Lizbeth made a decision to move away from academia. She described that decision as momentous. She wandered a bit. She needed to excavate and exercise her voice. It was circuitous. Messy. She got a little lucky. She slowly made progress. “I think I also got to the place of accepting not knowing.” She imagined all sorts of possibilities and gave herself the permission to try.
I now think of uncertain moments as invitations. We can accept or decline them. Accepting can be downright scary.
Could acceptance be viewed as an act of courage?
We live in a time that shuns those who are in a place of ‘not knowing.’ Think about it. How often have you felt the need to communicate to others that you’re on track? Heading in the right direction? Engaged? Successful?
These social norms can also direct us to ‘go quiet’ when our paths open up to uncertainty & possibility. The irony in all of this is that our voices falter even more if we react to uncertainty with silencing our voices.
“I am finding my voice.” Said a 51-year-old woman to me the other day. Imagine that. Her comment was unprompted. I wanted to cheer out loud.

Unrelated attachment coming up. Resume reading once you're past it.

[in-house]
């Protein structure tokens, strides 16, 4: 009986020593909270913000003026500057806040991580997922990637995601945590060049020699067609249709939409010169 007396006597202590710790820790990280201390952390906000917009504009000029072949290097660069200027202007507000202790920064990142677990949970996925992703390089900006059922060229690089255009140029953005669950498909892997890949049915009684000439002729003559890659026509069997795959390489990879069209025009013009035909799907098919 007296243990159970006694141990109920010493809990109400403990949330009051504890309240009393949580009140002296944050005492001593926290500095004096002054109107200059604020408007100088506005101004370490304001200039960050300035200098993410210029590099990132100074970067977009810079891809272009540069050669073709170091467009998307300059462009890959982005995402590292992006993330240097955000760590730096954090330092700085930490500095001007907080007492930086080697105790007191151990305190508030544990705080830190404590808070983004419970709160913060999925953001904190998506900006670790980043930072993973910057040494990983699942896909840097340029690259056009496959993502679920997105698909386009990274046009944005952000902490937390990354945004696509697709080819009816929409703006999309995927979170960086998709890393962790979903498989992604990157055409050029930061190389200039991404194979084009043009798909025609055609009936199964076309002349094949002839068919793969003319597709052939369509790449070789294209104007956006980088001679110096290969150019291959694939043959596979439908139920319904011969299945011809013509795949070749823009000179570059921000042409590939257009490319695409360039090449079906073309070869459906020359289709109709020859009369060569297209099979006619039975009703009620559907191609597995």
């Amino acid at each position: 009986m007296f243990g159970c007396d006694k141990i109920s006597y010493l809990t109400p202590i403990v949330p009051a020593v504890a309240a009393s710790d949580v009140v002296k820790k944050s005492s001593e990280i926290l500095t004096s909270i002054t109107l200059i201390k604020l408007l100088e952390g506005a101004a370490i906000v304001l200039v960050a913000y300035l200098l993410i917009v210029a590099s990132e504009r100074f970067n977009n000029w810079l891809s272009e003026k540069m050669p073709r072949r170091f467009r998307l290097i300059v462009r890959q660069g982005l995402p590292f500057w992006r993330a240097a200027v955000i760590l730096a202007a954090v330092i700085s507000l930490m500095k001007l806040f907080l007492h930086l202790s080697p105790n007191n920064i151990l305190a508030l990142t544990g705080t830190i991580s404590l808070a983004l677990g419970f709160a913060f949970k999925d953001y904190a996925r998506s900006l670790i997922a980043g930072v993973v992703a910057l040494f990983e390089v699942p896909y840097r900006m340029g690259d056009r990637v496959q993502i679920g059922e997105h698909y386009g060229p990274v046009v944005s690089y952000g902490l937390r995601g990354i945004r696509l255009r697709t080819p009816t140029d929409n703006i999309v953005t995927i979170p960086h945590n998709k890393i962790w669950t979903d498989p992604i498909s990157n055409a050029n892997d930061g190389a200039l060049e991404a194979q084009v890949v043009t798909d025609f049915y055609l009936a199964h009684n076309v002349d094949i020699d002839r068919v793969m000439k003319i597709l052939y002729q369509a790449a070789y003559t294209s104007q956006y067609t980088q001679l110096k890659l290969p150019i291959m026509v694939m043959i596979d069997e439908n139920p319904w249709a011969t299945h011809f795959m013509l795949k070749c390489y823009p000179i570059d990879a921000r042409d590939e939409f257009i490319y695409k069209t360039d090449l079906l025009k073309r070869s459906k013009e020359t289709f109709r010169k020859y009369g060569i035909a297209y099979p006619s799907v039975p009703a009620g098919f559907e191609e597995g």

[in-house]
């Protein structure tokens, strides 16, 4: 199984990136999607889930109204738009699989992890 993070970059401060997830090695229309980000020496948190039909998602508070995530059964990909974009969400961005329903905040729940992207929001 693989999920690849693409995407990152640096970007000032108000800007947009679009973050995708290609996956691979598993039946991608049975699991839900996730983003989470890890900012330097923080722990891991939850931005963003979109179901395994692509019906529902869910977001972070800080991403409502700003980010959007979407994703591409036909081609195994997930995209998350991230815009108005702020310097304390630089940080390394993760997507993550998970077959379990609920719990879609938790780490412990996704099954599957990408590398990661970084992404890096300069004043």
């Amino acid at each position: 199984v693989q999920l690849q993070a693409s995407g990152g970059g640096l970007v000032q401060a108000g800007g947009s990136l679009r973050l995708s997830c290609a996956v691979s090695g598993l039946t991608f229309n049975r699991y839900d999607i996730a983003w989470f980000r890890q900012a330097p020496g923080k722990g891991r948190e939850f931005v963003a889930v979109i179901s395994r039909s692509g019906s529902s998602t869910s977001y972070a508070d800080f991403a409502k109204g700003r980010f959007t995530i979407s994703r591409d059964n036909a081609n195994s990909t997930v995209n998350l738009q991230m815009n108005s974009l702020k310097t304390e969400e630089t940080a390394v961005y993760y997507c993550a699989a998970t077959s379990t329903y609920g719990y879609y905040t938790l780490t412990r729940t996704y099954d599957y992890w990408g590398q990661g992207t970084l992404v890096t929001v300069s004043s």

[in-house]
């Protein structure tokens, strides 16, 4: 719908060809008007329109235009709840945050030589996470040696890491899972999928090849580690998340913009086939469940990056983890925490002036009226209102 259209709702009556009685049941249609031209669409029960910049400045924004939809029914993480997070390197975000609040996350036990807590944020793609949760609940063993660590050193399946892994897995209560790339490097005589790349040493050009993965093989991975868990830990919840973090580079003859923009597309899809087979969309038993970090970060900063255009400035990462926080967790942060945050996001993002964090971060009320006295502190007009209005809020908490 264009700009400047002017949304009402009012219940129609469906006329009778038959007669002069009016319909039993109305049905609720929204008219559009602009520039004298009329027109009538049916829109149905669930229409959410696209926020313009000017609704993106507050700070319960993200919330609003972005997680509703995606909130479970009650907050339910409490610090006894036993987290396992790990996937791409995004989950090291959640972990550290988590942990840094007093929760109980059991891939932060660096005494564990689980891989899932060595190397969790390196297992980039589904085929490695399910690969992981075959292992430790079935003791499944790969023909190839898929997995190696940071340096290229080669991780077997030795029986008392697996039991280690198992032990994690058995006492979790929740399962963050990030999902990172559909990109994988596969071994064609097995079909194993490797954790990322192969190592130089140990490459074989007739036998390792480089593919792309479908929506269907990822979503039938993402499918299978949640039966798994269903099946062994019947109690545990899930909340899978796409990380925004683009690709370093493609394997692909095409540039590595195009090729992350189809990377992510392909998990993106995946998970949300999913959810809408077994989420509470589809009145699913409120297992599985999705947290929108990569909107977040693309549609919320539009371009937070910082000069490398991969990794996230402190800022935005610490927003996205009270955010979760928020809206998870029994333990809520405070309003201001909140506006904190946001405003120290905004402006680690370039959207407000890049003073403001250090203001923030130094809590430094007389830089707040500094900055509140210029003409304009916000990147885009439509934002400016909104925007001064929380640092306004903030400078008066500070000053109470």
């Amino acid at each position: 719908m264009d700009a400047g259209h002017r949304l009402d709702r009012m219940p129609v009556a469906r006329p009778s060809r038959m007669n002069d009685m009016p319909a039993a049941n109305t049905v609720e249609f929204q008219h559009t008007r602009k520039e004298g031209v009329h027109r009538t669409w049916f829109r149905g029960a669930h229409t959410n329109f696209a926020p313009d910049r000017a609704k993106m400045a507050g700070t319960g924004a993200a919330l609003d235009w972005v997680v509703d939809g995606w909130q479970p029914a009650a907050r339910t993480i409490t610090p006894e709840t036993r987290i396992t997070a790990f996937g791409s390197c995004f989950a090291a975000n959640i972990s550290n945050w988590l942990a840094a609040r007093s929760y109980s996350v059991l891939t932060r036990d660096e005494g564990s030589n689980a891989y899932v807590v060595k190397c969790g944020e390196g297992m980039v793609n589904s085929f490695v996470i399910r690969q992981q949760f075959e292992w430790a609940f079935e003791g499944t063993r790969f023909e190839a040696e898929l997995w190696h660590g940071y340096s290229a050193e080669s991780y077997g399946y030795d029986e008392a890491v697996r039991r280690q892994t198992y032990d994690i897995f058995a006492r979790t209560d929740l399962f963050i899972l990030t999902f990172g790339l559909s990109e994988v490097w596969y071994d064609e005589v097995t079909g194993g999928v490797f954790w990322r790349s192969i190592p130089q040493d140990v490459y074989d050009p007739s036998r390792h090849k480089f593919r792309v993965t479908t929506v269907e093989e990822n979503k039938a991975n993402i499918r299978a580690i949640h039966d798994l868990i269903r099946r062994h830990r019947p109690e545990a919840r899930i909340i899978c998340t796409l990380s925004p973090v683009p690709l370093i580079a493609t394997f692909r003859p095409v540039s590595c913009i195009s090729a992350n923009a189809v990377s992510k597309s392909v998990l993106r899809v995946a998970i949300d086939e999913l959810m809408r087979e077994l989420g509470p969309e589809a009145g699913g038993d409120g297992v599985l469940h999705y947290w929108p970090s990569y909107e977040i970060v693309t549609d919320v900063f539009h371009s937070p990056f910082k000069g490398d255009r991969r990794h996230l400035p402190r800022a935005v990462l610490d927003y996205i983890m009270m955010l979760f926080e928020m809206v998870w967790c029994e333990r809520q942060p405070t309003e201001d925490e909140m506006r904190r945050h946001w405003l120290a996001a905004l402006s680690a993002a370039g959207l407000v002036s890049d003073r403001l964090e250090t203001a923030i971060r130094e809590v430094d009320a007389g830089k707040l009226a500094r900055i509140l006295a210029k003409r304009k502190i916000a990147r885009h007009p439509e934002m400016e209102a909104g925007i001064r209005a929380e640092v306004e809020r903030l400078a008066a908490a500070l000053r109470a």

Next time you find yourself at a moment with no clear path forward, take a minute to recognize it as an opportunity. Trust your instincts about what may be at play. See if you can’t use your voice to take one step in the direction of an imagined possibility all your own.
Is it time to turn up voice’s volume?
Have another minute? Read some earlier blogs about Voice:
Thank you for reading. Take a moment to comment below or tell me what’s on your mind: email@example.com
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This morning as I was walking our dog I found a painted rock by the side of the road. It had an inscription that read, Think Outside the Box. The unexpected treasure is a part of our town’s kindness project. Up until this chance encounter I didn’t really ‘get’ the program. Now, I have a different opinion. I smiled brightly when I found the rock. The inscription felt as if it was meant only for me. Yes, outside the box is a place I inhabit comfortably. I’ve been amazed at the goodness I’ve met there. What awaits you outside of the box? Continue reading